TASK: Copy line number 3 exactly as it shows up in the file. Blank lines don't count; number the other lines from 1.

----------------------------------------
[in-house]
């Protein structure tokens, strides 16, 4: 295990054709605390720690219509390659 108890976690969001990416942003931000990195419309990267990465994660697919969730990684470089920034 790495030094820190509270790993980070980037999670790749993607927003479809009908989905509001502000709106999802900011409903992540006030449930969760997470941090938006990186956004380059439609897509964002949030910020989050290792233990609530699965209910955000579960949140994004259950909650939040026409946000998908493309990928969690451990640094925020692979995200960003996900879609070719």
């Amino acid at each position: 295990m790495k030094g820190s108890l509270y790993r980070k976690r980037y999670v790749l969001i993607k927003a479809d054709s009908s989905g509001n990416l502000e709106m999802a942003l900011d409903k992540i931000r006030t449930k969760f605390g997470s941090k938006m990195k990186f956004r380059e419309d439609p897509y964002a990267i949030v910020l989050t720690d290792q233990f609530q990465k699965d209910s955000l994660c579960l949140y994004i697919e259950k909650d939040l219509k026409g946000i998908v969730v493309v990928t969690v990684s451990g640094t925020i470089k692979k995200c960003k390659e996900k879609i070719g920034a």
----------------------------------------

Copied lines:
């Amino acid at each position: 295990m790495k030094g820190s108890l509270y790993r980070k976690r980037y999670v790749l969001i993607k927003a479809d054709s009908s989905g509001n990416l502000e709106m999802a942003l900011d409903k992540i931000r006030t449930k969760f605390g997470s941090k938006m990195k990186f956004r380059e419309d439609p897509y964002a990267i949030v910020l989050t720690d290792q233990f609530q990465k699965d209910s955000l994660c579960l949140y994004i697919e259950k909650d939040l219509k026409g946000i998908v969730v493309v990928t969690v990684s451990g640094t925020i470089k692979k995200c960003k390659e996900k879609i070719g920034a």